Tuesday, September 22, 2020

U.S. Census Forms Arrive in the Mail

More than 120 million U.S. census forms will begin arriving in mailboxes around the country this week. This decade population count will be used to determine congressional districts and allocate more than $400 billion in federal aid.

Census Bureau director Robert Groves kicked off the national mail-in campaign in Phoenix on Monday, urging cities and states to promote the census and improve participation rates. A reported only 72 percent of U.S. households returned their forms during the last census.  Arizona is a state that could gain up to two Congressional seats because of population growth fueled by immigration.

Groves explained that real-time census data showed public awareness of the 2010 count had improved since January to levels similar to 2000’s census count. Groves called that “good news.”

The Census Bureau predicts that two-thirds of U.S. households will mail in the form.  The decrease may be due to growing U.S. apathy towards surveys, residents displaced by a high number of foreclosures, and immigrants who have become more distrustful of government workers amid a crackdown on illegal immigration.

Starting in May until July, the Census Bureau will send census-takers to each home that doesn’t reply by mail. Failure to respond to the census carries a fine of up to $5,000, although that law is rarely enforced.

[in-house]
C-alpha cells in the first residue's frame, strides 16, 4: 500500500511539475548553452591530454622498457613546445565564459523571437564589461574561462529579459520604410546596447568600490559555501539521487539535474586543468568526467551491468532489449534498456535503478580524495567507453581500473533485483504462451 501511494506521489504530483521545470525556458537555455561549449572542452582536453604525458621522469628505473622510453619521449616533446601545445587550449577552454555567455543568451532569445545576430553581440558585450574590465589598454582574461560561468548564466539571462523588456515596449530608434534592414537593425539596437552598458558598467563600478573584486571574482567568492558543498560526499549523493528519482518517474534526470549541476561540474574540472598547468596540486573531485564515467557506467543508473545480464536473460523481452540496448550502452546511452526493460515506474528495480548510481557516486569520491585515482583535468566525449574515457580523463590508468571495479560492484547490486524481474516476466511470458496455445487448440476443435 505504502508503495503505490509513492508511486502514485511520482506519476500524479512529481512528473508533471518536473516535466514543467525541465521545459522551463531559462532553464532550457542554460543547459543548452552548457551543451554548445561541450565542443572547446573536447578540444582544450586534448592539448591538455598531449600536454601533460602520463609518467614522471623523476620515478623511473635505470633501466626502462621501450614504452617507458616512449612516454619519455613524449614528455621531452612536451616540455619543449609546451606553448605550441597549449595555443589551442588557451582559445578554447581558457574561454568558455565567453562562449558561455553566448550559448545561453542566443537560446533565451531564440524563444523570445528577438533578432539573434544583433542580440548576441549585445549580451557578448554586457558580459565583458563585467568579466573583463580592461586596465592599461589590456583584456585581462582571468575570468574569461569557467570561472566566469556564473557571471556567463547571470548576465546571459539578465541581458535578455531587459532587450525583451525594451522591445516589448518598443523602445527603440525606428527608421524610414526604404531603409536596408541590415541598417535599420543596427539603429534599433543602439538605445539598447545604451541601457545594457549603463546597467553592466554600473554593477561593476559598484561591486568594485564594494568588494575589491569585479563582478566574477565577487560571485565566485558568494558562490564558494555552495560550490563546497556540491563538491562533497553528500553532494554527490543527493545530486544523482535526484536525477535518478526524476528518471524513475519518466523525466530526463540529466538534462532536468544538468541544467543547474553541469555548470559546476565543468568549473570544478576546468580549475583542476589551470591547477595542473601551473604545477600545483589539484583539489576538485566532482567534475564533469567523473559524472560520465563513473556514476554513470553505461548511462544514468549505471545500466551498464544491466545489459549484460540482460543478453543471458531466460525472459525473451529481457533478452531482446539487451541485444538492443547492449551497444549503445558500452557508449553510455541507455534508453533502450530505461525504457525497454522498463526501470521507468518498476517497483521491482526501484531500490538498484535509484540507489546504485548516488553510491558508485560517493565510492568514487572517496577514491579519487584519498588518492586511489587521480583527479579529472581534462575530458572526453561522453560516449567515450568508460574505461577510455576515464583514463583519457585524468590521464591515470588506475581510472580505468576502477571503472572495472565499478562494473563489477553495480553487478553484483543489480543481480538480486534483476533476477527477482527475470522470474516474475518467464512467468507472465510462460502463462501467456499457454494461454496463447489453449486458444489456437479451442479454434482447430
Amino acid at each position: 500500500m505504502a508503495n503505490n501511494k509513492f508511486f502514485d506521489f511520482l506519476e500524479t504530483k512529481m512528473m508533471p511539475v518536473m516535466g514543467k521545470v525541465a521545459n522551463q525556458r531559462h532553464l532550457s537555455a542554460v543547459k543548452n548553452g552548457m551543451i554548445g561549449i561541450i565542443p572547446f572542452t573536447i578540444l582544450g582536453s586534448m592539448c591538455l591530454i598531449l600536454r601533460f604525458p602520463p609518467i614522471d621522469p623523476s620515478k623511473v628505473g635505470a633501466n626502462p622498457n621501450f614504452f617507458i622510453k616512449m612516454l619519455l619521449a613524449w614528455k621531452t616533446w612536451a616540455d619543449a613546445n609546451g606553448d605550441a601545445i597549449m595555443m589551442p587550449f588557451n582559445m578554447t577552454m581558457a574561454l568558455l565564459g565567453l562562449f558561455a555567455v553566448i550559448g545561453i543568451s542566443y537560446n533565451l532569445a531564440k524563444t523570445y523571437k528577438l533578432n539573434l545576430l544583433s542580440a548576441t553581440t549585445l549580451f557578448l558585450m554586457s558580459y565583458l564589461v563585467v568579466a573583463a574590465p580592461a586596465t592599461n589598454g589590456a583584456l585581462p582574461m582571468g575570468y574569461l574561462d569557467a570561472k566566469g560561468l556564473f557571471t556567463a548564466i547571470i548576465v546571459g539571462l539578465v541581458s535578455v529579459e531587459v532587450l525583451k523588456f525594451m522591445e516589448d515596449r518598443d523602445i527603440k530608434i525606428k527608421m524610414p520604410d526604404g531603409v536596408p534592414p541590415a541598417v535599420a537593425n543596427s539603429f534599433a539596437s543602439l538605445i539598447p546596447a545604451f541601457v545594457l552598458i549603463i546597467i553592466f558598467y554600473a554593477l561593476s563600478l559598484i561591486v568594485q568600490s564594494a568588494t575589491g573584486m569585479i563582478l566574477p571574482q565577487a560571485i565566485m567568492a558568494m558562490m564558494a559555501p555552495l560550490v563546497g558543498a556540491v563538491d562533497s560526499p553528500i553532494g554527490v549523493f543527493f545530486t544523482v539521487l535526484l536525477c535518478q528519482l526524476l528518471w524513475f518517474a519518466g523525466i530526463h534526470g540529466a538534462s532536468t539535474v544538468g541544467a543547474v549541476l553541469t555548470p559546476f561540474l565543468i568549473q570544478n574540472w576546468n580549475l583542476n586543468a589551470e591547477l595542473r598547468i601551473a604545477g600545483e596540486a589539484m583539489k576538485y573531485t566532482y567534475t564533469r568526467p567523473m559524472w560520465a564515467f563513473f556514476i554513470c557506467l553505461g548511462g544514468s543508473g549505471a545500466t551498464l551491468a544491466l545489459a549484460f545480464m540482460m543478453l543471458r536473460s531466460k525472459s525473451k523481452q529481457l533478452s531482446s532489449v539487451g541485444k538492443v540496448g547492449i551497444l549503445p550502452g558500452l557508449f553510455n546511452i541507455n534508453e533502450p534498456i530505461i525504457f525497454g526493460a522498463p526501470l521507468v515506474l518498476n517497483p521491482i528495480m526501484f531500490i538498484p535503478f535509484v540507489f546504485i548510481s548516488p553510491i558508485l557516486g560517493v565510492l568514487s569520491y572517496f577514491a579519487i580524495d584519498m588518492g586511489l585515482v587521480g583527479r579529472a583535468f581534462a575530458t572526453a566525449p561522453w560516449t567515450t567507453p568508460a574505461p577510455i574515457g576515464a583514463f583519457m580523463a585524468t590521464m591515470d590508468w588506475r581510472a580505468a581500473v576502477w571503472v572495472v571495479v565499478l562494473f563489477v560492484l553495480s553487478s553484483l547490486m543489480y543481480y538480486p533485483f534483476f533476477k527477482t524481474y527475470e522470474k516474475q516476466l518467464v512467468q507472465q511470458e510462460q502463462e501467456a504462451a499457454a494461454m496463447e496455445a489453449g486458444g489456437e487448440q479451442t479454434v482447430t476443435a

In 2000, Florida, Georgia, Nevada, Arizona, Texas and North Carolina each had below-average mail participation rates of less than 70 percent. All of these states have seen higher rates of foreclosures and rapid growth of minorities, who are often more reluctant to turn in their forms. Each of these states could potentially gain at least one U.S. House seat, with Texas possibly picking up as many as four.

This year for the first time the Census Bureau is mailing out bilingual English-Spanish census forms to 13 million households. Census forms are also available by request in Chinese, Korean, Vietnamese and Russian, and assistance guides are available in 59 languages at http://www.2010census.gov.

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